New law cracks down on legal age to marry in Missouri

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ST. LOUIS - Big change is on the way for Missouri’s marriage law. Missouri is known as one of the easiest states in the nation for teens to get married but now that’s about to change.

A civil ceremony soon won't be so easy for teens in Missouri.

“This is been a real problem. Missouri is actually one of the capitals in the country for child abuse and trafficking in part because you could essentially legalize statutory rape by getting a marriage license,” says Missouri Representative Peter Merideth.

He is a supporter of the ‘Raise the Age’ bill that was signed into law by Governor Mike Parson.

It goes into effect on Tuesday, then no one under 16 can get married in Missouri, with or without permission from the court.

People under 18 still need permission from a parent or guardian.

Another part of this new law though, mandates that no one that’s 21 or older can marry someone less than 17 years old.

“Anytime there’s a huge gap in maturity you run the risk in that relationship that it’s going to be unbalanced so then you have to question why what’s bringing these two people together and unfortunately some people will use that gap to take advantage of someone who is vulnerable,” says Heidi Harbin Safe Connections Adolescent Clinical Manager.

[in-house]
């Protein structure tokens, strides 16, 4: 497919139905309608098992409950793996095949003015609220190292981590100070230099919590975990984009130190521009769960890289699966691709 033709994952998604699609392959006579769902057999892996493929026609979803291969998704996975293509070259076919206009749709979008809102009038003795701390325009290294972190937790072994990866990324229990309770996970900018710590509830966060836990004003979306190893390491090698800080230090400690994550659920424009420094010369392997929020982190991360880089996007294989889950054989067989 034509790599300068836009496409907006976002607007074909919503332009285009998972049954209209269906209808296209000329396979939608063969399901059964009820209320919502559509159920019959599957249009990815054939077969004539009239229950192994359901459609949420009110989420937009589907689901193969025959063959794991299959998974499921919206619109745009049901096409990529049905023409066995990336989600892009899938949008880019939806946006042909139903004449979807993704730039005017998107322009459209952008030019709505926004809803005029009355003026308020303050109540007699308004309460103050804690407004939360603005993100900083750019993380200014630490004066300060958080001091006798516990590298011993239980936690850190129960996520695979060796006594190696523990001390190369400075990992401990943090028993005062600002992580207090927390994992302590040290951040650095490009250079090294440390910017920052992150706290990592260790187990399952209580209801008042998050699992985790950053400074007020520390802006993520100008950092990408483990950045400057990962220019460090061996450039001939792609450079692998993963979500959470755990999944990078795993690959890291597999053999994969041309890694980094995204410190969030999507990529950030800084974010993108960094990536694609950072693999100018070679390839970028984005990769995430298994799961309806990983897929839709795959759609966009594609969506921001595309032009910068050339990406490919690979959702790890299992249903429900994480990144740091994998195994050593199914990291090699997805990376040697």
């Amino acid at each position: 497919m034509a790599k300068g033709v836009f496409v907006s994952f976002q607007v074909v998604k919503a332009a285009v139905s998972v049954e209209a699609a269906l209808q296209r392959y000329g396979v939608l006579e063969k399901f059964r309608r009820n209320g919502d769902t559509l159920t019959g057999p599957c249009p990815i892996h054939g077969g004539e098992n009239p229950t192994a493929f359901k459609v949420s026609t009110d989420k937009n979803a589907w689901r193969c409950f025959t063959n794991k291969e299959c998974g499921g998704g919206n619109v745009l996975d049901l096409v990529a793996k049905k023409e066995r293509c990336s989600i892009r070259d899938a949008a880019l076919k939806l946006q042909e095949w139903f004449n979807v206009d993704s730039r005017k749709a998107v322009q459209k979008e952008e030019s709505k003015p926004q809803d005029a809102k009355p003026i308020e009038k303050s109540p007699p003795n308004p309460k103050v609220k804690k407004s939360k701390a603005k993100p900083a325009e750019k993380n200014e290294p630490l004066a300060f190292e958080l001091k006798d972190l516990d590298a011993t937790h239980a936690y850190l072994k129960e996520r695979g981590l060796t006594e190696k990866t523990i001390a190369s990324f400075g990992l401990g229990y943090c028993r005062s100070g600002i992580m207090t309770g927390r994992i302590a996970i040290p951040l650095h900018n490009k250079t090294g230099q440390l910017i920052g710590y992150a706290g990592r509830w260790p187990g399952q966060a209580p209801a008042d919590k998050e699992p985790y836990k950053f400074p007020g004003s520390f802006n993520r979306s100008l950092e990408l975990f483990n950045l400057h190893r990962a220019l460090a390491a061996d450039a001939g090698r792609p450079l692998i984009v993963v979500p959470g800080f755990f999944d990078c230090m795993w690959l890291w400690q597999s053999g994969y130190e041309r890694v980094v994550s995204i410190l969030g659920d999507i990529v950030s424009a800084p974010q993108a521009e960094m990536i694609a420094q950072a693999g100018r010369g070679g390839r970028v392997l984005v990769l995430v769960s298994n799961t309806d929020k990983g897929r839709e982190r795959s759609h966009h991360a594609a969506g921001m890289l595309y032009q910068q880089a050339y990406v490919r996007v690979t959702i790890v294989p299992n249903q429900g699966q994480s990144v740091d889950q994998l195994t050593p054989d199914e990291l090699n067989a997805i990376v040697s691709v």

The old marriage status lets anyone under the age of 15 get married as long as they got permission from the court and showed good cause.

It also let people under 18 get married with the permission of a parent or guardian.

St. Louis County Recorder of Deeds Gerald Smith says he does remember anyone in the county getting a judge's permission to get married since he's been there, but he believes there have been about 85 marriages in the county that needed parental approval since 2000.

“So, while the age changes nothing else changes in terms of how a verify the ages. We will be using certified birth certificates, government-issued identification cards, passports, things of that nature,” he says.

While some lawmaker argues this is an issue of personal freedom. Others say a person this young isn't allowed to vote, drink alcohol or smoke, get a tattoo or serve in the military so they shouldn't be able to get married in a civil ceremony.

“People can still enter into a religious ceremony outside of the government eyes, but to authorize something that would normally be under the eyes of the law, statutory rape under the guise of freedom is nonsensical to me and a shield for abuse,”  Merideth.

Fox 2 reached out to all of the lawmakers who voted against the new law and hasn’t heard back yet.

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